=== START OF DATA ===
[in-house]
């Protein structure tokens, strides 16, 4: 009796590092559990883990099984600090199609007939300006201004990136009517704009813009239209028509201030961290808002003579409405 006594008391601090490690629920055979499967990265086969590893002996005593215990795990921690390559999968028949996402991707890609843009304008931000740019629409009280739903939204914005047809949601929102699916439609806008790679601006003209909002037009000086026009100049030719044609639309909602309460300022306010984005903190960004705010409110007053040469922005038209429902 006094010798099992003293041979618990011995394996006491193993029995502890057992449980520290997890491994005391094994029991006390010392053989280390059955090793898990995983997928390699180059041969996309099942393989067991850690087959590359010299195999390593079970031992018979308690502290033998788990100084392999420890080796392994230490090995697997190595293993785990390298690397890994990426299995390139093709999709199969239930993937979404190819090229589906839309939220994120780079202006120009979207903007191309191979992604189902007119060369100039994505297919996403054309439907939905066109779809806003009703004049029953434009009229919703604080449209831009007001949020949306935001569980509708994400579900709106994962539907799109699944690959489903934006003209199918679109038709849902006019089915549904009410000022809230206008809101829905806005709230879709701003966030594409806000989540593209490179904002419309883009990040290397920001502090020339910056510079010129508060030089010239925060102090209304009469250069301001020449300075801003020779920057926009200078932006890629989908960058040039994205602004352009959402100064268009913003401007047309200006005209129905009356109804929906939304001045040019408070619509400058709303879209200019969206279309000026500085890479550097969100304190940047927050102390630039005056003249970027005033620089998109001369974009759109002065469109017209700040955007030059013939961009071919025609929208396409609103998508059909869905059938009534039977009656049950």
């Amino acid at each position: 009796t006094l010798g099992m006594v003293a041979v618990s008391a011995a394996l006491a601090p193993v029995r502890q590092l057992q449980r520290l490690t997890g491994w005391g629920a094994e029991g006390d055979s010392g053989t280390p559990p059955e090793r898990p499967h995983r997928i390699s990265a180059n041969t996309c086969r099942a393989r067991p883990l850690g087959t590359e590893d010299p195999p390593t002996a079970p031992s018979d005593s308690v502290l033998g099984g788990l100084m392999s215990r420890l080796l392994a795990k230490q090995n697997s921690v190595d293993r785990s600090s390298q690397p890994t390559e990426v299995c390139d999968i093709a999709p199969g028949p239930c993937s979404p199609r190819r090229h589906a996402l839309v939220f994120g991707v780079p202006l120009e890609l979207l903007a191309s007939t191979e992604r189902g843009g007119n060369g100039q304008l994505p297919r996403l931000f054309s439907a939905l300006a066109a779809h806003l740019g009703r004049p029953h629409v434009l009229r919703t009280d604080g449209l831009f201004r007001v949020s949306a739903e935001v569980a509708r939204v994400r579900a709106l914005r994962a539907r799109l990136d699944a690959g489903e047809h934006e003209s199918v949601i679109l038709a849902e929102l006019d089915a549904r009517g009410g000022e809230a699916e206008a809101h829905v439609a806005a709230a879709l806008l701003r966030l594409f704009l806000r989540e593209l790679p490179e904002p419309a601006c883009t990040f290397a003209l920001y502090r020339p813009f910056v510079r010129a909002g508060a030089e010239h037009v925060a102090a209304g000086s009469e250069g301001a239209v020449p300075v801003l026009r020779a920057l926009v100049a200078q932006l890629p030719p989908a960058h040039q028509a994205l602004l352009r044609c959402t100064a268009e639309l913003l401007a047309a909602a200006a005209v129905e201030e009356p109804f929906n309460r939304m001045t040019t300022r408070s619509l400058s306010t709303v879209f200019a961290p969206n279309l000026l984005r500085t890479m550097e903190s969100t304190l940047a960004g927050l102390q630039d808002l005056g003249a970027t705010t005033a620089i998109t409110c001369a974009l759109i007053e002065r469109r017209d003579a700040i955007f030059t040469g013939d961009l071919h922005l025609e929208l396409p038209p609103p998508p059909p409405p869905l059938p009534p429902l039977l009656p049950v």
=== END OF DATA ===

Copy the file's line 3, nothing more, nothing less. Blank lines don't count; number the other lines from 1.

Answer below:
């Amino acid at each position: 009796t006094l010798g099992m006594v003293a041979v618990s008391a011995a394996l006491a601090p193993v029995r502890q590092l057992q449980r520290l490690t997890g491994w005391g629920a094994e029991g006390d055979s010392g053989t280390p559990p059955e090793r898990p499967h995983r997928i390699s990265a180059n041969t996309c086969r099942a393989r067991p883990l850690g087959t590359e590893d010299p195999p390593t002996a079970p031992s018979d005593s308690v502290l033998g099984g788990l100084m392999s215990r420890l080796l392994a795990k230490q090995n697997s921690v190595d293993r785990s600090s390298q690397p890994t390559e990426v299995c390139d999968i093709a999709p199969g028949p239930c993937s979404p199609r190819r090229h589906a996402l839309v939220f994120g991707v780079p202006l120009e890609l979207l903007a191309s007939t191979e992604r189902g843009g007119n060369g100039q304008l994505p297919r996403l931000f054309s439907a939905l300006a066109a779809h806003l740019g009703r004049p029953h629409v434009l009229r919703t009280d604080g449209l831009f201004r007001v949020s949306a739903e935001v569980a509708r939204v994400r579900a709106l914005r994962a539907r799109l990136d699944a690959g489903e047809h934006e003209s199918v949601i679109l038709a849902e929102l006019d089915a549904r009517g009410g000022e809230a699916e206008a809101h829905v439609a806005a709230a879709l806008l701003r966030l594409f704009l806000r989540e593209l790679p490179e904002p419309a601006c883009t990040f290397a003209l920001y502090r020339p813009f910056v510079r010129a909002g508060a030089e010239h037009v925060a102090a209304g000086s009469e250069g301001a239209v020449p300075v801003l026009r020779a920057l926009v100049a200078q932006l890629p030719p989908a960058h040039q028509a994205l602004l352009r044609c959402t100064a268009e639309l913003l401007a047309a909602a200006a005209v129905e201030e009356p109804f929906n309460r939304m001045t040019t300022r408070s619509l400058s306010t709303v879209f200019a961290p969206n279309l000026l984005r500085t890479m550097e903190s969100t304190l940047a960004g927050l102390q630039d808002l005056g003249a970027t705010t005033a620089i998109t409110c001369a974009l759109i007053e002065r469109r017209d003579a700040i955007f030059t040469g013939d961009l071919h922005l025609e929208l396409p038209p609103p998508p059909p409405p869905l059938p009534p429902l039977l009656p049950v």